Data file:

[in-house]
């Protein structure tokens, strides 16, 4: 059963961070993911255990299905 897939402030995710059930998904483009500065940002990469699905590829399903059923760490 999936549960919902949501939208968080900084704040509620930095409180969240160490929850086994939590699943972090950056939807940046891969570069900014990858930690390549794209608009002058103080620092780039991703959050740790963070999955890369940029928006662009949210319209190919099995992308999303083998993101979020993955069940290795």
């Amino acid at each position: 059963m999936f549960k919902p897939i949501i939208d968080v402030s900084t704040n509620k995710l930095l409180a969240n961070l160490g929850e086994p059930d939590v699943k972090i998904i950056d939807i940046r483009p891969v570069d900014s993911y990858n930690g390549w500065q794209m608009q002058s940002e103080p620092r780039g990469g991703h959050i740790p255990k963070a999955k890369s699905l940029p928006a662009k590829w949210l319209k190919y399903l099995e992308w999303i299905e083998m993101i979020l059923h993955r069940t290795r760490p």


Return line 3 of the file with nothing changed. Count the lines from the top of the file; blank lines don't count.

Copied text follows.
């Amino acid at each position: 059963m999936f549960k919902p897939i949501i939208d968080v402030s900084t704040n509620k995710l930095l409180a969240n961070l160490g929850e086994p059930d939590v699943k972090i998904i950056d939807i940046r483009p891969v570069d900014s993911y990858n930690g390549w500065q794209m608009q002058s940002e103080p620092r780039g990469g991703h959050i740790p255990k963070a999955k890369s699905l940029p928006a662009k590829w949210l319209k190919y399903l099995e992308w999303i299905e083998m993101i979020l059923h993955r069940t290795r760490p």